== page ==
I did it! I did it! I did it! Whoo-hoooooooo!I used the 10# Stealth Spiderwire, with 8o beads from Alice's, and after acouple of false starts, have 1" of nicely beaded rope.Here is what I learned, thanks to my wonderful teacher, Kimber, who managed toput enough clues in my path, during our short tutorial, to make it happen!I could cut 4 pieces, rather than 8, and have a loop at the end that goesthrough the hole. As I used the next-mentioned tip, I could make a small loop-just long enough to go through those cones, and get caught by a headpin, forattaching the clasp.I would rather have a weight pulling on the center, from below, than pull withmy fingers. I tended to pull too hard, and unevenly, pulling the knot andbraided section below the circle, rather than letting it stay even with the top.It will not work if you don't have it laying flat on top, with the braidedsection just below the hole.Luckily, the first thing I grabbed worked great- a 4" tube of bugles. I tiedit to the loop with a short piece of thread, and let it dangle below.IF you screw up the first time(s), like I did, and have to take your work out,do NOT take it off the circle and try to unwind it, unless you have more timeand patience than I did last night! Instead, just work backwords on the foamboard, taking the threads back in opposite of how you put them on.When Kimber said to lock the bead in the threads that were on the left of theones you were moving, I thought she had showed me to put the bead between thetwo. NOT. I almost cried, because I thought it was my beloved Spiderwire beingthe problem.BUT what she meant was to put it under the FIRST thread you come to.I will try to make a clear pic.You have four sets of threads- 2 at 12 o'clock, 2 at 3 o'clock, 2 at 6o'clock, and 2 at 9 o'clock. You ALWAYS begin with the set at 6 o'clock, withthe thread on the left. That one is taken straight up, to the 12 o'clockposition, and put through the slot to the left of both 12 o'clock threads.BEFORE you put it into the slot, you slide up one bead, to the side closest toyou of both 9 o'clock threads, and push it under slightly the first of the 9o'clock threads you come to( the thread closest to the 6 o'clock position). Whenyou lock that same 6 o'clock thread into the 12 o'clock position, it will holdthat bead in place.Now, you take the thread on the right of the 12 o'clock position, and move itstraight down to the 6 o'clock area, but into the slot on the right of thesingle thread there, locking your single bead into the TOP area of the 3 o'clockthreads.Now- move the entire disk in your hands counterclockwise. What was in the 6and 12 o'clock are now the 3 and 9 o'clock positions, and the 3 and 9 o'clockpositions are now the 6 and 12 o'clock positions.Repeat the above steps.If you have to stop, do what Sue in Portland ( I have that right, don't I?)suggested- use a sticky note to mark the spot that is your 6 o'clock place, soyou know where to begin next time. Or stick a pin in it. Or slide a piece ofcolored yarn inside the slot. Just something to mark it.I believe you can make these disks, if you cannot find them, or if you justwant to try without alot of expense. If you are like me and have foam boardleftover from crafts, or you can beg a small piece ( about 5 inches across) fromany framing shop, you can cut your own circle, and slots with center hole, andtry it out. I will give dimensions in a bit, with the pics.It is the foam board about 1/4 inch across, covered with paper on both sides.They sell whole sheets of it in Walmart, for about $1 each.OK, let me get the pics up, and see if you think you like this.Oh, and another thing - use beads that are as close to the same size aspossible. If you have to cull as you string ( which only took me 20 minutes forall 8 ends), do so.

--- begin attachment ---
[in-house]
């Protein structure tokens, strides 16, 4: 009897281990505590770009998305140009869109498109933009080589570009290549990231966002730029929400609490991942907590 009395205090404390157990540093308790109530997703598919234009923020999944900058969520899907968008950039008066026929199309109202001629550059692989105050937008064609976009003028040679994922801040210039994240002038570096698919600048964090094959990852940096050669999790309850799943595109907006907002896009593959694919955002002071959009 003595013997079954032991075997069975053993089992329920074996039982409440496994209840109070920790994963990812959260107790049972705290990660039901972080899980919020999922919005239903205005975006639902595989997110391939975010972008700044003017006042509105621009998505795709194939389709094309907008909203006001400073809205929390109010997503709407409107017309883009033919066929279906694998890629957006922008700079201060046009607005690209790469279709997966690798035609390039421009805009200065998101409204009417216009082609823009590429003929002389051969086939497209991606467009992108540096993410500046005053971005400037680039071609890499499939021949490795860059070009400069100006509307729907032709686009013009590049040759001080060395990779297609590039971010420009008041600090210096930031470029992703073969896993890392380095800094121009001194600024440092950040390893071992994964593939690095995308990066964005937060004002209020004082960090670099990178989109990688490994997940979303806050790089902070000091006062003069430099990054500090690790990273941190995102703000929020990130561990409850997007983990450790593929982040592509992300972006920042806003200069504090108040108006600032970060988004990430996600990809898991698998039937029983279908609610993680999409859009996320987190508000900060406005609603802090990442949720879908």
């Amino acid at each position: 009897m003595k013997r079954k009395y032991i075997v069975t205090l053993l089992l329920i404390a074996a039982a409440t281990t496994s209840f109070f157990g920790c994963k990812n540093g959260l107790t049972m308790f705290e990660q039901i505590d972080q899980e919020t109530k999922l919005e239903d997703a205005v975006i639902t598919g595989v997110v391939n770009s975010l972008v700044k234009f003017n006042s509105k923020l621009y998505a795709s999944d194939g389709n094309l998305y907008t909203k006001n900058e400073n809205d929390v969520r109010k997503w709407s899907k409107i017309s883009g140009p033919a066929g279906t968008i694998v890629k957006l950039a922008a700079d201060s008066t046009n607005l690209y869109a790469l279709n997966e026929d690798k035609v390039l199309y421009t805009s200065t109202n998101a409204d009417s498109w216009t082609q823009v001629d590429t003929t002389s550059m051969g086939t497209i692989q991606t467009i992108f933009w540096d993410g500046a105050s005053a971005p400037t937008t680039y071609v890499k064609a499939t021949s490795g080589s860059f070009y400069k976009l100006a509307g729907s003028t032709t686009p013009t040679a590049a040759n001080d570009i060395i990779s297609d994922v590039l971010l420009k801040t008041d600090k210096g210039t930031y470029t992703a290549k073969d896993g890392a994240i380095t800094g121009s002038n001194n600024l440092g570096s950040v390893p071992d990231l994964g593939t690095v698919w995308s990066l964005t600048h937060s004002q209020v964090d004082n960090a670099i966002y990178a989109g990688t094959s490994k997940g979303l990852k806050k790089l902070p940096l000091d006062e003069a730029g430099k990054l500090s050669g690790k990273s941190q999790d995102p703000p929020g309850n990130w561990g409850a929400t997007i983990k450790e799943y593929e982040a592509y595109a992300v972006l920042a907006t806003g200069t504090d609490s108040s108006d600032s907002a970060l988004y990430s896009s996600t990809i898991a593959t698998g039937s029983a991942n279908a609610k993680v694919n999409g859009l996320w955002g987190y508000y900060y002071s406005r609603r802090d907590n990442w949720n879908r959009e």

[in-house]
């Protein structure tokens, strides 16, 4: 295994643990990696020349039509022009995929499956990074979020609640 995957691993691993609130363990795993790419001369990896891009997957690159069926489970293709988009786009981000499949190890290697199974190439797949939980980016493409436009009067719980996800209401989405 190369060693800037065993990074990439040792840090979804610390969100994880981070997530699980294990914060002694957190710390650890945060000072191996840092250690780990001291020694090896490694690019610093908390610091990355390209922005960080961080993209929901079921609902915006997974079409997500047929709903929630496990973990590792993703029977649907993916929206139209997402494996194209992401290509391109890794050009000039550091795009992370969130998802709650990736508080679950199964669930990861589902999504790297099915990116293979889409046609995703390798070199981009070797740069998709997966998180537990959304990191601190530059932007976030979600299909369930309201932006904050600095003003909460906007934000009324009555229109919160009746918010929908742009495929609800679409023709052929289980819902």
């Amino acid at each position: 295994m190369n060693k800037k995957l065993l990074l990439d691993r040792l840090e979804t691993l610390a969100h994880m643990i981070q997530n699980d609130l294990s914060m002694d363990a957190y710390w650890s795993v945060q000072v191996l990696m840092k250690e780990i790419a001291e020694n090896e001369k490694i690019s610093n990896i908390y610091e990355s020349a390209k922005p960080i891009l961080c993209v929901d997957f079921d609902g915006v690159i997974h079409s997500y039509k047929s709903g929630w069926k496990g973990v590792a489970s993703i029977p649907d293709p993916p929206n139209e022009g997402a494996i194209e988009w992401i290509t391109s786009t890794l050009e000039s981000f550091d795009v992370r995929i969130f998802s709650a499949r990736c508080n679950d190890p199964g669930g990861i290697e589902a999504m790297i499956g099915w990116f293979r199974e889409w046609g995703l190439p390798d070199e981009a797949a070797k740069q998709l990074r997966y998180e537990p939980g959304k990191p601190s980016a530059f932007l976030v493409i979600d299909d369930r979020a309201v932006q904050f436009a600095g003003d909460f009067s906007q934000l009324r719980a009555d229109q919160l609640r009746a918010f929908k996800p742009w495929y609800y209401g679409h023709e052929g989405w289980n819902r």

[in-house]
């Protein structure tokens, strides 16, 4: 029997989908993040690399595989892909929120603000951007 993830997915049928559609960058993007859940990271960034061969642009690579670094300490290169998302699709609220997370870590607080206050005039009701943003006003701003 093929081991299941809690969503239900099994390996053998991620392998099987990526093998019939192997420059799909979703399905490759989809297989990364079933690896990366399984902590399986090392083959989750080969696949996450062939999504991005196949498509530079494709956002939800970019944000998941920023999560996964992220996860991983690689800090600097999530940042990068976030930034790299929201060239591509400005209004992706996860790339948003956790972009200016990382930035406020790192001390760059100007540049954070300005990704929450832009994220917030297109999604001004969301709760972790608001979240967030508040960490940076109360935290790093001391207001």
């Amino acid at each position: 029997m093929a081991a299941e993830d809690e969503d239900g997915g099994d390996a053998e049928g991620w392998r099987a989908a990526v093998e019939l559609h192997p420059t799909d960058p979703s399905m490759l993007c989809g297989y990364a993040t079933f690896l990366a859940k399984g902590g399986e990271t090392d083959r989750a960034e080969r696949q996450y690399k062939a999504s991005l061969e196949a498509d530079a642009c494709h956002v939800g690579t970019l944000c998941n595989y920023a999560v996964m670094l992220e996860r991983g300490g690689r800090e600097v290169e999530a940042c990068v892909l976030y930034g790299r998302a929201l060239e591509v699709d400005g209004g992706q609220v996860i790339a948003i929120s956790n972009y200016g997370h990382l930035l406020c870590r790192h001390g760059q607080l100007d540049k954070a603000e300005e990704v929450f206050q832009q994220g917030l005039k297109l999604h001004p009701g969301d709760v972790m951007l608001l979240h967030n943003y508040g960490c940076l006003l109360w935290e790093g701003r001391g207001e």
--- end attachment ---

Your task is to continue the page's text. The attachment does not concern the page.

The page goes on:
KUMIBEADO- remember, you heard it here, first!

I picked up kumihimo, thanks to a friend, Kimber. She took a few seconds, literally, to show me how on the whirlwind bead trip last weekend, while at Honor Band with Kurt's students. After a few false starts, it went along swimmingly without a hitch, taking only about an hour and a half from beginning to end of this bracelet.

Had I even attempted it with bead crochet, that would have been an hour and a half of cursing, just to try to get the first section of beads on.

I name this kumibeado, as writing kumihimo with beads is just too long! Maybe it will stick!

Anyhow, this is the finished product, showing the ends with just the thread braided ( my all-time beloved thread- Stealth Spiderwire 10#), then closeup of the knots (which I then re-knotted closer to the beads, as I realized that was needed to attach the clasp) and finally, the end result.

I think my friend, Patty B, will be most happy with this birthday gift!

I will add another post later, giving the details of doing this with the little cheap disk you can purchase in a 4 pack, through AC Moore, online.

Wednesday, February 20, 2008

Fun new mold stuff

It is fairly cheap at JoAnne's, especially with the half off coupon, which made it 4.50 plus tax! I saw it full priced at AC Moore for $11.95, so they are quite a bit more expensive.